Friday, January 14, 2022

January 2021, Bloomday

Well, I may not have many blooms, but at least I had sunshine for bloom hunting. While rain and dark skies have been in abundance the last few months here in Western Oregon, there have been a few sunny days scattered in. As always this time of year, my Bloomday post is less about actual flowers and more about the potential for future flowers (buds) and the result of past flowers (fruit).

Real flowers though, that's what is covering the Arctostaphylos x 'Austin Griffiths'. They are small but mighty when it comes to making the flying garden visitors happy.

As for the humans passing by on the sidewalk; Austin's dark bark and muscular structure makes them happy enough to pause and admire—maybe even stop to reach out and touch, and massage those limbs.

I know small white flowers will follow these scarlet buds on Leucothoe fontanesiana 'Rainbow', but I kind of prefer this stage of their development.

It's the hummingbirds that alert me to the opening of the tiny florets on the Edgeworthia chrysantha 'Nanjing Gold'. I swear they actually pry them open with their tiny beaks. Only a couple have opened all the way, but they're visited frequently.

I've given up trying to track how many months in a row the rosemary has been blooming. It's just ALWAYS in bloom, not a bad thing.

The Euphorbia rigida is such a fun plant to photograph. I never tire of it's many stages of bloom activity.

Interestingly the Tetrapanax papyrifer buds have not gone completely limp, even with a few days of below freezing weather. I hold no hope that they'll actually bloom, but it's nice to see they still have structure.

The Mahonia x media 'Charity' is almost done with the blooming for this year. It's still being visited by the hummingbirds though as they enjoy every last bit of nectar.

There are many hellebores around the garden on the verge of flowering. In the front garden here is  'Onyx Odyssey'...

Walking around to the back garden, Helleborus x ballardiae Pink Frost is the most advanced hellebore I could find.

Edgeworthia chrysantha ‘Akebono’ is always a little behind 'Nanjing Gold', but even these buds are getting fatter.

The buds on Magnolia laevifolia are still quite small, but they do catch the sun and shimmer.

As do the slightly copper-tinged undersides of the shrub's leaves.

Euphorbia amygdaloides var. robbiae buds keep this nodding pose right up until the chartreuse bracts are ready to show themselves, usually sometime next month.

Fatsia japonica 'Murakumo Nishiki' has mostly crossed over to the fruiting side of things, as the blooms have all been worked over.

Ditto for this Schefflera delavayi, I must admit I was surprised to find fruit, I hadn't even noticed this one was blooming.

Mahonia x media 'Marvel'

Close-up of the blooms and small banana-ish fruit.

The tiny berries on Mahonia eurybracteata 'Soft Caress' are definitely being enjoyed by some creature—they're disappearing.

Stachyurus salicifolius inching closer to the big show, when those tiny buds open to reveal soft-yellow flowers.

And finally, from the basement garden, Aechmea recurvata 'Artichoke' is sending out some brightly colored blooms.

As always Garden Blogger's Bloomday is hosted by Carol at May Dreams Gardens, thanks Carol for the continued inspiration to track the state of the blooms. I suppose this is also where I should confess I am posting a day early, Bloomday is the wait until tomorrow to click on that link above and see what blooms others are sharing!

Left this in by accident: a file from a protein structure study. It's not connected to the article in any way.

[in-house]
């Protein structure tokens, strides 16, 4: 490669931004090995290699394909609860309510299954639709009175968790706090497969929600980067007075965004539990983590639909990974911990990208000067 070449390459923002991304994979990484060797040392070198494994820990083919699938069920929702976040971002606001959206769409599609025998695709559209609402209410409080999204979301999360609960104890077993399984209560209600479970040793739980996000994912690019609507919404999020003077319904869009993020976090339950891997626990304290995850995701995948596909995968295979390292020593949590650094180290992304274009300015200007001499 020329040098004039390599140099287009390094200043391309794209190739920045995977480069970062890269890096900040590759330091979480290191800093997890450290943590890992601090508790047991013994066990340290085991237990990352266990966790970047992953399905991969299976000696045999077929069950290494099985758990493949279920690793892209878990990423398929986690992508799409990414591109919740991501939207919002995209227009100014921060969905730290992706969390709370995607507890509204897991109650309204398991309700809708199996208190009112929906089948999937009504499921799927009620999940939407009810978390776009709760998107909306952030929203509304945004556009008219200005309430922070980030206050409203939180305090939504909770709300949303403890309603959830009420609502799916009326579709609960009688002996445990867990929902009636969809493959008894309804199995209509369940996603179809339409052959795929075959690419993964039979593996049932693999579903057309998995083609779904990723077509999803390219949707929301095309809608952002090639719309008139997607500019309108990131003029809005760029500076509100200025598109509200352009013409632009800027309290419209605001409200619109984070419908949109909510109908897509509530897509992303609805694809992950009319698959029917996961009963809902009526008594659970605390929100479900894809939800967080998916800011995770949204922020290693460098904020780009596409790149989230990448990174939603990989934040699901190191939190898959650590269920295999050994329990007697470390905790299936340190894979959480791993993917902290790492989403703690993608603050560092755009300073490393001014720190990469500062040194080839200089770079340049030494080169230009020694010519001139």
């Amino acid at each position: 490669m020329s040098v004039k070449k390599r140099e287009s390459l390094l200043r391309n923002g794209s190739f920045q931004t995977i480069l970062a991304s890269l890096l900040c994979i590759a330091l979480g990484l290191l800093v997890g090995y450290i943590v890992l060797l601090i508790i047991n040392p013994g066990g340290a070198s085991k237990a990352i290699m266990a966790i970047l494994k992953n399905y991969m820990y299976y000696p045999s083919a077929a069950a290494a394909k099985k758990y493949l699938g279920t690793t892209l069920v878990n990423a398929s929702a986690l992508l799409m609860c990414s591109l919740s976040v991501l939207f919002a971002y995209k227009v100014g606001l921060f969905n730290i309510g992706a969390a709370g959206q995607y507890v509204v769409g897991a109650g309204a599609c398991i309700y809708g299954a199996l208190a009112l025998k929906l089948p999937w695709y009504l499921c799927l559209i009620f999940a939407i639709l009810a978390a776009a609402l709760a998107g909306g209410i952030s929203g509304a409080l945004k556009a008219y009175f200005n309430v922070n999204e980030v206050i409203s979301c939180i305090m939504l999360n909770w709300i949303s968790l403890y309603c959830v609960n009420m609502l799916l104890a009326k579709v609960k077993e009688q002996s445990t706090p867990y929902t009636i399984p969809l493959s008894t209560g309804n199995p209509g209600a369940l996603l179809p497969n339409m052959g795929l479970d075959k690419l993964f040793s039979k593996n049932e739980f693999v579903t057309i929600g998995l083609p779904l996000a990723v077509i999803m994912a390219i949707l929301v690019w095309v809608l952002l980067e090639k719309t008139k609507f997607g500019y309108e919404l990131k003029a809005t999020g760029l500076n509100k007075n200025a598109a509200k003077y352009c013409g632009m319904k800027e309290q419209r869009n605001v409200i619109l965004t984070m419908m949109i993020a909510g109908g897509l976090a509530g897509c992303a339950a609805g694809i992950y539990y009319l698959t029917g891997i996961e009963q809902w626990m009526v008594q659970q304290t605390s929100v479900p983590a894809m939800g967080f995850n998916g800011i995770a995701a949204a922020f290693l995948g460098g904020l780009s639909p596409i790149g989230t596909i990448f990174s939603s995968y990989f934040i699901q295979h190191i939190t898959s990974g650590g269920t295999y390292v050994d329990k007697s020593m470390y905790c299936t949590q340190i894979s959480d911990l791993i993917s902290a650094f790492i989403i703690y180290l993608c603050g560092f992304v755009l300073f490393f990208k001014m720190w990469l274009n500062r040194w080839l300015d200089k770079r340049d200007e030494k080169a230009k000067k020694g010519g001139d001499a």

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All material © 2009-2022 by Loree Bohl for danger garden. Unauthorized reproduction prohibited and just plain rude.


  1. Everything looks lovely, especially the Mahonias. It's snowing lightly here and is 21°F, which Weather Bug says "feels like 9°. We don't have the amount of snow we should for this time of year. Very disconcerting.

    1. Twenty one is frightening enough, nine is ugly. I'm sorry...

  2. Given your weather, I think you're off to a great start to the new year with your January blooms, Loree. I love the Leucothoe 'Rainbow'. I've yet to see buds, much less blooms, on my Mahonia 'Charity', which is odd but I'll check it again before I finalize my own Bloom Day post.

    1. That leucothoe is such a star for all the cutting material it has provided me over the years, and it just keeps on producing.

  3. Even better than blooms is the break in the sever weather: a little blue sky goes a long way. Happiness Is... being out in the garden, breathing in the lemony scent of the mahonia blooms, and pocking around to see if the Hellebore blooms are open yet. Some are!
    The arching branch of Leucothoe 'Rainbow' is striking (I'll have to take a closer look at mine).

    1. It was another lovely day today here in Portland, I hope the same for you up north!

  4. Beautiful buds and blooms!
    Happy Garden Bloggers' Bloom Day!

  5. Lots of neat things growing in your garden. What is that red stem "Austin" plant? I can't find anything online, except roses by that name. It's stems look amazing.

    1. Arctostaphylos x 'Austin Griffiths'—in the photo above I share it's flowers and use it's entire name, so when I referenced it's legs I shortened to a nickname.

  6. Lots going on in your garden, even in winter. Wishing you some sunny days between the cloudy ones.

    Your Hellebores are in about the same state as mine, despite the hundreds of miles of distance in latitude. Plants are amazing.

  7. You've got more than I do outside. Happy Bloom Day!~~Dee

  8. Despite your cold weather it looks like everything is continuing to do their thing. Hopefully the worst of the cold weather is behind you.


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